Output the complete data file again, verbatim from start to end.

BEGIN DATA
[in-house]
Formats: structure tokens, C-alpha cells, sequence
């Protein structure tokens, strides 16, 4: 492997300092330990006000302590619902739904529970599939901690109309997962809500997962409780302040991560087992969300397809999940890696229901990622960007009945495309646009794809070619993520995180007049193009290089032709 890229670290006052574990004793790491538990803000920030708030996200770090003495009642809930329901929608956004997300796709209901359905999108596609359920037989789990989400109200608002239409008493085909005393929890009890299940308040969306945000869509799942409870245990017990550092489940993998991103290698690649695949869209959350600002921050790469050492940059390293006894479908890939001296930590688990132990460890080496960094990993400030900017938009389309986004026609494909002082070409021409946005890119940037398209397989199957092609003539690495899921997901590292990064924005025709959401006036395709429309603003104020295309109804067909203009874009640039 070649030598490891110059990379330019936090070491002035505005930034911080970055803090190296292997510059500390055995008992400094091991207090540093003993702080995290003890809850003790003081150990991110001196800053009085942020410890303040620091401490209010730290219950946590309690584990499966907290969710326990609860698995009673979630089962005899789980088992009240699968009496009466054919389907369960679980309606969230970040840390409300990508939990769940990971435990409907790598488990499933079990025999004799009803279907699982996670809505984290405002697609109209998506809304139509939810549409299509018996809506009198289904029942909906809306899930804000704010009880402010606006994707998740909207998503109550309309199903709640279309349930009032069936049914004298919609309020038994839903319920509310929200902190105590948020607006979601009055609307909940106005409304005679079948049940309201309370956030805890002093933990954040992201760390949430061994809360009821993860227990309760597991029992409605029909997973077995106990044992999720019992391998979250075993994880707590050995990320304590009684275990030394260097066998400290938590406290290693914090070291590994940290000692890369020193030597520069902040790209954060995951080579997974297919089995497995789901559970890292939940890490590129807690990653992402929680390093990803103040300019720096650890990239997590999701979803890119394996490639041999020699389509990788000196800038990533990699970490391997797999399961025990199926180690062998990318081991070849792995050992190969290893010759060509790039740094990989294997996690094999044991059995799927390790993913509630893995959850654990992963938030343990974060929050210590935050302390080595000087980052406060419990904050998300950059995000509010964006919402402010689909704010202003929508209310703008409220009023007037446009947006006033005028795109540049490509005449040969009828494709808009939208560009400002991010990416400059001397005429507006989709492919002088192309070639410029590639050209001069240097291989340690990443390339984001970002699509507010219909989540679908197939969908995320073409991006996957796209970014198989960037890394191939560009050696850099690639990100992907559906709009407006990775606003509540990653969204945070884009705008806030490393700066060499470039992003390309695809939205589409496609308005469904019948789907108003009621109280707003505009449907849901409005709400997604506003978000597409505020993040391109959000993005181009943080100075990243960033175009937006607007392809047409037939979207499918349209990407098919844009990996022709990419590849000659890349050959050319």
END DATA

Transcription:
[in-house]
Formats: structure tokens, C-alpha cells, sequence
């Protein structure tokens, strides 16, 4: 492997300092330990006000302590619902739904529970599939901690109309997962809500997962409780302040991560087992969300397809999940890696229901990622960007009945495309646009794809070619993520995180007049193009290089032709 890229670290006052574990004793790491538990803000920030708030996200770090003495009642809930329901929608956004997300796709209901359905999108596609359920037989789990989400109200608002239409008493085909005393929890009890299940308040969306945000869509799942409870245990017990550092489940993998991103290698690649695949869209959350600002921050790469050492940059390293006894479908890939001296930590688990132990460890080496960094990993400030900017938009389309986004026609494909002082070409021409946005890119940037398209397989199957092609003539690495899921997901590292990064924005025709959401006036395709429309603003104020295309109804067909203009874009640039 070649030598490891110059990379330019936090070491002035505005930034911080970055803090190296292997510059500390055995008992400094091991207090540093003993702080995290003890809850003790003081150990991110001196800053009085942020410890303040620091401490209010730290219950946590309690584990499966907290969710326990609860698995009673979630089962005899789980088992009240699968009496009466054919389907369960679980309606969230970040840390409300990508939990769940990971435990409907790598488990499933079990025999004799009803279907699982996670809505984290405002697609109209998506809304139509939810549409299509018996809506009198289904029942909906809306899930804000704010009880402010606006994707998740909207998503109550309309199903709640279309349930009032069936049914004298919609309020038994839903319920509310929200902190105590948020607006979601009055609307909940106005409304005679079948049940309201309370956030805890002093933990954040992201760390949430061994809360009821993860227990309760597991029992409605029909997973077995106990044992999720019992391998979250075993994880707590050995990320304590009684275990030394260097066998400290938590406290290693914090070291590994940290000692890369020193030597520069902040790209954060995951080579997974297919089995497995789901559970890292939940890490590129807690990653992402929680390093990803103040300019720096650890990239997590999701979803890119394996490639041999020699389509990788000196800038990533990699970490391997797999399961025990199926180690062998990318081991070849792995050992190969290893010759060509790039740094990989294997996690094999044991059995799927390790993913509630893995959850654990992963938030343990974060929050210590935050302390080595000087980052406060419990904050998300950059995000509010964006919402402010689909704010202003929508209310703008409220009023007037446009947006006033005028795109540049490509005449040969009828494709808009939208560009400002991010990416400059001397005429507006989709492919002088192309070639410029590639050209001069240097291989340690990443390339984001970002699509507010219909989540679908197939969908995320073409991006996957796209970014198989960037890394191939560009050696850099690639990100992907559906709009407006990775606003509540990653969204945070884009705008806030490393700066060499470039992003390309695809939205589409496609308005469904019948789907108003009621109280707003505009449907849901409005709400997604506003978000597409505020993040391109959000993005181009943080100075990243960033175009937006607007392809047409037939979207499918349209990407098919844009990996022709990419590849000659890349050959050319």